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Sunday Dec 05, 2010

Too Complex, Too Big

image

Composition V
1911
Oil on canvas
190 x 275 cm (6’ 3 7/8” x 9’ 1/4”)
Wassily Kandinsky


The great Russian painter, Wassily Kandinsky, was born yesterday in 1866.

Here’s a quote from my book, An Artist Empowered:

While winning a prize for your art can certainly make your day, it doesn’t ensure immediate acceptance and success. Gaining critical acclaim cuts both ways, and most often does.

History is replete with great art being rejected in its time. Around 1785, when Mozart started composing for himself instead of the public, his audience began leaving him and his ‘too’ complex music. Mozart, who was in desperate need of money, soon began writing more familiar notes to win his audience back.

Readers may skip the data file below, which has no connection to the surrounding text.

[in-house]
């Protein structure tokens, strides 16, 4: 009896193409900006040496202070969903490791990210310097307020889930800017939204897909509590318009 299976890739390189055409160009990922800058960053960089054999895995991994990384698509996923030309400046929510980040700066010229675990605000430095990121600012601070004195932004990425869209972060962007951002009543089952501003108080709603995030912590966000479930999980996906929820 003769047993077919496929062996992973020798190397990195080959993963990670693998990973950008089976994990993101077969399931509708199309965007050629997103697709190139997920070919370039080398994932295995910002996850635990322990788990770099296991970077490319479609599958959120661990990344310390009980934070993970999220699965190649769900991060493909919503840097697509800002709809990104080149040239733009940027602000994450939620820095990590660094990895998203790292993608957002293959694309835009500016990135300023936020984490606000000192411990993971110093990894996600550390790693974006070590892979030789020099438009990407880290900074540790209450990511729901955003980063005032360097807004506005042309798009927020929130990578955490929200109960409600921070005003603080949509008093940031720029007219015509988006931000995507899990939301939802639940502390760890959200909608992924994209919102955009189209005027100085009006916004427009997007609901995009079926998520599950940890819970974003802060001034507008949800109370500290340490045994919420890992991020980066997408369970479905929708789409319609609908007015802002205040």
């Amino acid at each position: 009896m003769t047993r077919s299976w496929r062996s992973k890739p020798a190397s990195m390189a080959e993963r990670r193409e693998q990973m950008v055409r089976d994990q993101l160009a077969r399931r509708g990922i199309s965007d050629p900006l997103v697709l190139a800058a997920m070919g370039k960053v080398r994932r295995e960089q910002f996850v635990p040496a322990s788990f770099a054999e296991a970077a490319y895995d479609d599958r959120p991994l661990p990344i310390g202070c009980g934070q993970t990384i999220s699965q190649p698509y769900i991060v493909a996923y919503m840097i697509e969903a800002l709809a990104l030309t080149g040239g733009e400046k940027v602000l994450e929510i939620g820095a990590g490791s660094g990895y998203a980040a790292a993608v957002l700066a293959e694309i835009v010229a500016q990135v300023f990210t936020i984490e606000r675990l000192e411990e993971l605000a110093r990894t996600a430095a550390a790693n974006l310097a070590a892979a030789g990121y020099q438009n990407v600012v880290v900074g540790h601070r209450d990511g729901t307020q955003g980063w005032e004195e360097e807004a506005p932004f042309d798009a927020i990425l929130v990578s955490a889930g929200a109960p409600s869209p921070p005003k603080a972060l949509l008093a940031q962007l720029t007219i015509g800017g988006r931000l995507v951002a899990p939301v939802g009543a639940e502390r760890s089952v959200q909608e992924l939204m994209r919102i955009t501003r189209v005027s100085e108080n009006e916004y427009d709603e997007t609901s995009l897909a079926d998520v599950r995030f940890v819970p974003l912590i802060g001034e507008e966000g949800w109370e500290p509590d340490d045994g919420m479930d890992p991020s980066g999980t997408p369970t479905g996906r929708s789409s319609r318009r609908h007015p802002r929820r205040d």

In 1909, Wassily Kandinsky became a member of the influential New Society of Munich Artists. In time, other members of the Society became increasingly at odds with Kandinsky’s abstract work. Some derided his art as being the work of a madman, or someone under the influence of drugs.

Two years later the Society rejected Kandinsky’s masterwork, Composition V, for an exhibition because it was too big, an infringement of the Society’s rules. Kandinsky resigned in disgust.